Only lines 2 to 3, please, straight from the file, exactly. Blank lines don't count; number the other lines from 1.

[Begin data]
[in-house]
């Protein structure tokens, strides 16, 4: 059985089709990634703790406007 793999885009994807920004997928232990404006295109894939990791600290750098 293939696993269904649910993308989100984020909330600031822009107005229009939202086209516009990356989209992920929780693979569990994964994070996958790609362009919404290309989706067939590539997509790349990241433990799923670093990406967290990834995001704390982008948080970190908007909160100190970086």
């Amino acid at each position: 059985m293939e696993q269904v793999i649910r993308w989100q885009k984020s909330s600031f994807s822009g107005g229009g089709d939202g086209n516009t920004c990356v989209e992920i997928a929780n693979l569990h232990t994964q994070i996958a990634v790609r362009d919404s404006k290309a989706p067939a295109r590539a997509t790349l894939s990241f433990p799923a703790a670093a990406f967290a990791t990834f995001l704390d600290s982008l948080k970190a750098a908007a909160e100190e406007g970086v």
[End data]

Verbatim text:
């Protein structure tokens, strides 16, 4: 059985089709990634703790406007 793999885009994807920004997928232990404006295109894939990791600290750098 293939696993269904649910993308989100984020909330600031822009107005229009939202086209516009990356989209992920929780693979569990994964994070996958790609362009919404290309989706067939590539997509790349990241433990799923670093990406967290990834995001704390982008948080970190908007909160100190970086």
């Amino acid at each position: 059985m293939e696993q269904v793999i649910r993308w989100q885009k984020s909330s600031f994807s822009g107005g229009g089709d939202g086209n516009t920004c990356v989209e992920i997928a929780n693979l569990h232990t994964q994070i996958a990634v790609r362009d919404s404006k290309a989706p067939a295109r590539a997509t790349l894939s990241f433990p799923a703790a670093a990406f967290a990791t990834f995001l704390d600290s982008l948080k970190a750098a908007a909160e100190e406007g970086v």